Five Aspects of Every Narrative to Know for the AP English Literature Exam
There is a certain degree of universality regarding definitions of terms when analyzing literature. For clarity and understanding you should be aware of the following terms.
The plot is a series of episodes in a narrative carried out by the characters. Here are the primary terms related to plot. You should be familiar with all of them. Obviously each work manipulates these concepts in its own unique way.
- Initial incident: the event that puts the story in gear.
- Rising action: the series of complications in the narrative.
- The climax: the highest point of interest, action, or tension. More subtly, it is a turning point in the protagonist's behavior or thoughts.
- Falling action : the series of events occurring after the climax.
- Denouement : the resolution that ties up the loose ends of the plot.
These form the skeleton of a discussion about plot. But there are also other elements that add to your comprehension.
- Foreshadowing : hints at future events.
- Flashbacks: cut or piece a prior scene into the present situation.
- In medias res : literally, to be in the middle. This is a device that places the reader immediately into the action.
- Subplot: secondary plot that explores ideas that are different from the main story line.
- Parallel plot : a secondary story line that mimics the main plot.
Traditionally, setting is the time and place of a work, but it is also so much more. Setting is not accidental. It is a vital part of the narrative, and it can serve many functions. You should consider setting in light of the following:
- General: to underscore the universality of the work ("The Open Boat")
- Specific: to create a definitive ambiance that impacts on the work's possibilities (Gone with the Wind)
- Character or foil: in relation to the protagonist (The Perfect Storm)
- Limiting factor: to allow the plot, character, and theme to develop (Lord of the Flies)
- To reveal style (The Secret Sharer)
- To reveal character (Hedda Gabler)
- To reveal theme (Heart of Darkness)
Character development can be both simple and complex. The author has a variety of methods from which to choose. Here's a mnemonic device that may help you analyze character: Use the word STAR.
- S —what the character says;
- T —what the character thinks;
- A —how the character acts and interacts; and
- R —how the character reacts.
Traditionally, characters carry out the plot and it is around the characters that the plot revolves and the theme is developed. There can be many types of characters in a given work:
- Protagonist: the main character who is the central focus of the story. For example, Hamlet is the eponymous protagonist.
- Antagonist : the opposing force. It does not always have to be a person. For example, the sea or the fish in The Old Man and the Sea.
- Major: the character or characters who play a significant role in the work.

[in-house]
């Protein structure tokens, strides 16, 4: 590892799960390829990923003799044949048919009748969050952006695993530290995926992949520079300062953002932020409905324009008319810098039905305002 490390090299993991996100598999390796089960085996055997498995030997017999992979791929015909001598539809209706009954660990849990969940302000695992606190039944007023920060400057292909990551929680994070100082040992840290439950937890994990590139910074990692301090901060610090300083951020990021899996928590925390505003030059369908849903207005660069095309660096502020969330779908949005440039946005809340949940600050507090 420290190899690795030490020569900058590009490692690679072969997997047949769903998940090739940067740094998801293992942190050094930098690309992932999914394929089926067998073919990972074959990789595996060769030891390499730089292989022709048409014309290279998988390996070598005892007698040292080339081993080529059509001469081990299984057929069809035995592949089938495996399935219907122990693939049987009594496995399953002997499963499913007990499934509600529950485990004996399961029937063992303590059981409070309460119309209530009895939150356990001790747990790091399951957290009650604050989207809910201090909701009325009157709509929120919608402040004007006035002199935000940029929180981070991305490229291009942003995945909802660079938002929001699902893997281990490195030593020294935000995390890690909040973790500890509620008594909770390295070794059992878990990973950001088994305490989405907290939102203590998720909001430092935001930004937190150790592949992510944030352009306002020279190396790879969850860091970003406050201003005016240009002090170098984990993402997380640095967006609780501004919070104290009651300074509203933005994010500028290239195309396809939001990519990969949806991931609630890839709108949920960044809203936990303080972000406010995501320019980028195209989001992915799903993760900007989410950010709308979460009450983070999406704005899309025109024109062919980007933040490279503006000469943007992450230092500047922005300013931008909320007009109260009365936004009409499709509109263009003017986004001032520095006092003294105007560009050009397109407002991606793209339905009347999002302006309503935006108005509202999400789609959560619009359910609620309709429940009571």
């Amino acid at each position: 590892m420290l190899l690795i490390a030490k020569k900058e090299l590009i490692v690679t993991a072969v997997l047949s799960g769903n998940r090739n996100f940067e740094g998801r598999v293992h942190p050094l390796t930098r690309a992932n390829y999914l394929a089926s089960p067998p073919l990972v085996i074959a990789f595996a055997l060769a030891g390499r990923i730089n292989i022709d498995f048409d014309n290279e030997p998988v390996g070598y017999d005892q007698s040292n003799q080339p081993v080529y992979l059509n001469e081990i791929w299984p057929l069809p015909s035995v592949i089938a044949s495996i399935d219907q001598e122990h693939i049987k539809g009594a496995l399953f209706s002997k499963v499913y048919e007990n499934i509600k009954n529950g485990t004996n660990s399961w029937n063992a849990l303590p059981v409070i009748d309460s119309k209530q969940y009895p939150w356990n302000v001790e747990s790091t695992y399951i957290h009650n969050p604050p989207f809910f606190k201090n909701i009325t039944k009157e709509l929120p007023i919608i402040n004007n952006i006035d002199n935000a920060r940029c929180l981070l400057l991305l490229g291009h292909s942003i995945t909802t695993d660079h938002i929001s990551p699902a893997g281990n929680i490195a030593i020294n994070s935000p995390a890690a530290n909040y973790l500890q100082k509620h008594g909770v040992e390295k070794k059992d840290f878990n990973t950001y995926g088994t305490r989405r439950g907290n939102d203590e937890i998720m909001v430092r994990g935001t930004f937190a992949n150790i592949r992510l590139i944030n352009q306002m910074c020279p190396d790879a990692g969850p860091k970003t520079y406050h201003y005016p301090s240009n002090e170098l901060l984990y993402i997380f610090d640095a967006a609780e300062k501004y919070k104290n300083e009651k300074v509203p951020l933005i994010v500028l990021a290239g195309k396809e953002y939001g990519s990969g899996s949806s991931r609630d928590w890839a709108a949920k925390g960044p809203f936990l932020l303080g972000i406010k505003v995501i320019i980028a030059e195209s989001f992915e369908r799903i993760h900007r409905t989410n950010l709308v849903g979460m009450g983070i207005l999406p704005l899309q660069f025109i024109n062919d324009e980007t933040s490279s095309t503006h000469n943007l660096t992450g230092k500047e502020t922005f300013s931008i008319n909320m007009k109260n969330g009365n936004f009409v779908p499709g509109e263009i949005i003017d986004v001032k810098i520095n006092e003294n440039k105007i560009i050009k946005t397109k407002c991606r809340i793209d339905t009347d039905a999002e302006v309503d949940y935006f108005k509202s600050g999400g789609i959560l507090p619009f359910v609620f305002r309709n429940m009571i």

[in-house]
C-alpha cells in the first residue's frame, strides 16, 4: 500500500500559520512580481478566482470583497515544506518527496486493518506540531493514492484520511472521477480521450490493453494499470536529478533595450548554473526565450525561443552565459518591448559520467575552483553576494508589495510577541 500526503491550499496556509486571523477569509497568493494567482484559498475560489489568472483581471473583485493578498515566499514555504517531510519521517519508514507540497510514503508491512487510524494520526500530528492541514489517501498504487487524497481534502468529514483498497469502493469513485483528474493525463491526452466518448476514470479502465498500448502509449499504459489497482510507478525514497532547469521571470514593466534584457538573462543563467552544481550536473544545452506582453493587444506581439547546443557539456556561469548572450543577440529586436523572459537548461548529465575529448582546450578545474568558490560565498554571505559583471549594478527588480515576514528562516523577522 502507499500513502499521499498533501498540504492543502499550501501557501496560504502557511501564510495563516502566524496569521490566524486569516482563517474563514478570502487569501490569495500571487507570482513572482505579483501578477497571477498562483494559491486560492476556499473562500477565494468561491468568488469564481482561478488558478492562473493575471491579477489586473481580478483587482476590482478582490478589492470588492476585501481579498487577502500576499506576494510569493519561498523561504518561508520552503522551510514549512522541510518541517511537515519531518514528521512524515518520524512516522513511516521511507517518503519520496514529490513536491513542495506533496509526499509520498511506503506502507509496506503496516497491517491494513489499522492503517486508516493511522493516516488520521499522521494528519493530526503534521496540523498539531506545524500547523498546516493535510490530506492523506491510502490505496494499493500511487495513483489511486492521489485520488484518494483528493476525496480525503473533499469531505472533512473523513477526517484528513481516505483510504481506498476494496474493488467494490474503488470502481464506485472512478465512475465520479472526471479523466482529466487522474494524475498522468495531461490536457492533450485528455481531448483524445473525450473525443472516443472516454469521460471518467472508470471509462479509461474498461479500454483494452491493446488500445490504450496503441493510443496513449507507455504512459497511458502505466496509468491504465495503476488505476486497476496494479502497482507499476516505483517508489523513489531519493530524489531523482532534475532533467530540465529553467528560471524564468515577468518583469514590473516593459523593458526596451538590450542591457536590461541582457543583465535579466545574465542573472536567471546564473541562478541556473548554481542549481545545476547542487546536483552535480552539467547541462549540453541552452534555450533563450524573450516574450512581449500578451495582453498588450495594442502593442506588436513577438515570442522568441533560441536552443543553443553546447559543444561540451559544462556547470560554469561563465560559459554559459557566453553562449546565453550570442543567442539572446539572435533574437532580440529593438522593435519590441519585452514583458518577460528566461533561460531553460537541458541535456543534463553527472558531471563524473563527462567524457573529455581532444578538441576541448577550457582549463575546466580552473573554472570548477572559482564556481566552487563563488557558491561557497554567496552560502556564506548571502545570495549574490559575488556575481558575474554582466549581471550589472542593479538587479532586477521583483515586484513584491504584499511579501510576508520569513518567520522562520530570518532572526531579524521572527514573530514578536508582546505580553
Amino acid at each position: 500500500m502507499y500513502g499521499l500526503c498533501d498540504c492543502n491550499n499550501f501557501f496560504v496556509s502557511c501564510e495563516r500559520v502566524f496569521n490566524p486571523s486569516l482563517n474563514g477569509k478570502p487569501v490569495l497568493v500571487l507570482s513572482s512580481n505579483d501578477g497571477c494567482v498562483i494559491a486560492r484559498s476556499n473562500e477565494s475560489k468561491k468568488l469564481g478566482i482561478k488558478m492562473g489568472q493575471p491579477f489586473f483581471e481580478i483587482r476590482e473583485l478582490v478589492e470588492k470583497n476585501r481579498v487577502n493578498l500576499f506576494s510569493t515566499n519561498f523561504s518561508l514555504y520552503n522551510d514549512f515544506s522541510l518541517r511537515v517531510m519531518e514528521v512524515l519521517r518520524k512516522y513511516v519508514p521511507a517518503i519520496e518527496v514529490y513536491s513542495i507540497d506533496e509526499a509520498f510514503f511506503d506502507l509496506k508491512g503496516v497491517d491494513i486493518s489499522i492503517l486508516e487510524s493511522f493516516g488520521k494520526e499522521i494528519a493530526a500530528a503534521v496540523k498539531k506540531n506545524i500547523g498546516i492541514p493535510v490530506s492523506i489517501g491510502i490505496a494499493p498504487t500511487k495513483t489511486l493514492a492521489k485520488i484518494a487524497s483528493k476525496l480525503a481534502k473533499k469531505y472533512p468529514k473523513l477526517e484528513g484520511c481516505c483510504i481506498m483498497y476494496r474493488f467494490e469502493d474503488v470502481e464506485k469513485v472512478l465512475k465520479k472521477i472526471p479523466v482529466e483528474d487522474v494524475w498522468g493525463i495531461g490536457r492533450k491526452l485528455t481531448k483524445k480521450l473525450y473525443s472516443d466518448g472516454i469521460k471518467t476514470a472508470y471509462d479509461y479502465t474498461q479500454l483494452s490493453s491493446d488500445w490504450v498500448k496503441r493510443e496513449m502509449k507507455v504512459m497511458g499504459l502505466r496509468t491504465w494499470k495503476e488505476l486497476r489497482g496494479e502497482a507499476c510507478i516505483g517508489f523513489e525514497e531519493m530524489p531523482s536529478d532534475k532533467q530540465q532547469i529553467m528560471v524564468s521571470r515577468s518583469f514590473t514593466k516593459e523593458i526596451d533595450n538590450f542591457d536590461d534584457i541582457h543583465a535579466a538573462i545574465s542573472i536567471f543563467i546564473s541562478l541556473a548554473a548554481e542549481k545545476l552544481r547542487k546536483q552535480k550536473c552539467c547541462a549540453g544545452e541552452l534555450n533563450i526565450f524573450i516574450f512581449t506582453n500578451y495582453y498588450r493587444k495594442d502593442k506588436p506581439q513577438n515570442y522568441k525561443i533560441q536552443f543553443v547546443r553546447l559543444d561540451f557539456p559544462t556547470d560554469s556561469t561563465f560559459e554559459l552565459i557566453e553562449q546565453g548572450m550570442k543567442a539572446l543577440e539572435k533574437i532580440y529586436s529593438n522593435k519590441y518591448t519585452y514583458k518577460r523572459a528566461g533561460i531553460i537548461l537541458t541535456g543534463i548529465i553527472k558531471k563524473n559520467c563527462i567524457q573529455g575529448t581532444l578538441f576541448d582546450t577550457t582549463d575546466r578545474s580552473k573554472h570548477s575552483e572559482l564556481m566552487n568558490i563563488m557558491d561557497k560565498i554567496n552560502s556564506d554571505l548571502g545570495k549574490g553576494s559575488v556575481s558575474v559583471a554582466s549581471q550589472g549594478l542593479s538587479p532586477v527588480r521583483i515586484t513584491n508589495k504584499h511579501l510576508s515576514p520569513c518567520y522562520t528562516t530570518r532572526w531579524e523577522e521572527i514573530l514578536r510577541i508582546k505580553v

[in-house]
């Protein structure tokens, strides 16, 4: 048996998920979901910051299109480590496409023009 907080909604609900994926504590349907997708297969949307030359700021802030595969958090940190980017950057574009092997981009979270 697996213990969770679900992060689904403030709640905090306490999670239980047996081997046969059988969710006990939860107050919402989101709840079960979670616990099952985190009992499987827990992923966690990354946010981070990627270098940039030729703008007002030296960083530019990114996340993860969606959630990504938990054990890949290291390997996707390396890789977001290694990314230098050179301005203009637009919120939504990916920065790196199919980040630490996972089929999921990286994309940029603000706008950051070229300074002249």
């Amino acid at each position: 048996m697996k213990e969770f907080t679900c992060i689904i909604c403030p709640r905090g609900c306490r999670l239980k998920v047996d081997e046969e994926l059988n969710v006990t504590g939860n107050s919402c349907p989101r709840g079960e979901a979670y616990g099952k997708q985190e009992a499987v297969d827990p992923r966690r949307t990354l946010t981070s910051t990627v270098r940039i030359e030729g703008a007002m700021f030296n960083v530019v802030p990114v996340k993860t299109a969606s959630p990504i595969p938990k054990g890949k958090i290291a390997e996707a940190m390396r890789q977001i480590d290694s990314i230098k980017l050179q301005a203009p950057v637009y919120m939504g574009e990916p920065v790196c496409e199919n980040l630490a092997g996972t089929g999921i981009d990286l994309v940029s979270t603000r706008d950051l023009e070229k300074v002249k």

- Minor: the characters who are utilized for a specific purpose, such as moving the plot along or contrasting with a major character.
- Dynamic: refers to characters who undergo major changes, such as Jane Eyre.
- Static: generally refers to characters who remain the same throughout the story. For instance, Brutus in Julius Caesar always considers himself to be an "honorable man."
- Stereotype: a character who is used to represent a class or a group.
- Foil: a character who provides the opportunity for comparison and contrast. For example, in Shakespeare's Julius Caesar, Brutus and Cassius are foils for each other.
Character as Hero
Once again, you may encounter many variations on the concept of hero:
- Aristotelian tragic hero:
- Of noble birth; larger than life
- Basically good
- Exhibits a fatal flaw
- Makes error in judgment
- Possesses hubris (excessive arrogance or pride) which causes the error in judgment
- Brings about his own downfall
- Has a moment of realization, an epiphany
- Lives and suffers
- Examples: Creon in Antigone, Oedipus in Oedipus, Jason in Medea
- Classical hero: a variation on the tragic hero:
- Examples: Macbeth in Macbeth, Lear in King Lear, Hamlet in Hamlet
- Romantic hero:
- Larger than life
- Possesses an air of mystery
- "Saves the day" or the heroine
- Embodies freedom, adventure, and idealism
- Often outside the law
- Examples: Robin Hood, Ivanhoe, James Bond, Mr. Rochester in Jane Eyre
- Modern hero:
- May be everyman
- Has human weaknesses
- Caught in the ironies of the human condition
- Struggles for insight
- Examples: Willy Loman inDeath of a Salesman, Tom Joad in Grapes of Wrath
- Hemingway hero:
- Maintains a sense of humor
- Exhibits grace under pressure
- Examples: Santiago in The Old Man and the Sea, Jake Barnes in The Sun Also Rises, Butch and Sundance in Butch Cassidy and the Sundance Kid
- Antihero: Protagonist is notably lacking in heroic qualities:
- Examples: Meursault in The Stranger, Randall McMurphy in One Flew Over the Cuckoo's Nest, Homer Simpson of cartoon fame
- Kindergarten Sight Words List
- First Grade Sight Words List
- 10 Fun Activities for Children with Autism
- Grammar Lesson: Complete and Simple Predicates
- Definitions of Social Studies
- Child Development Theories
- Signs Your Child Might Have Asperger's Syndrome
- Social Cognitive Theory
- How to Practice Preschool Letter and Name Writing
- Theories of Learning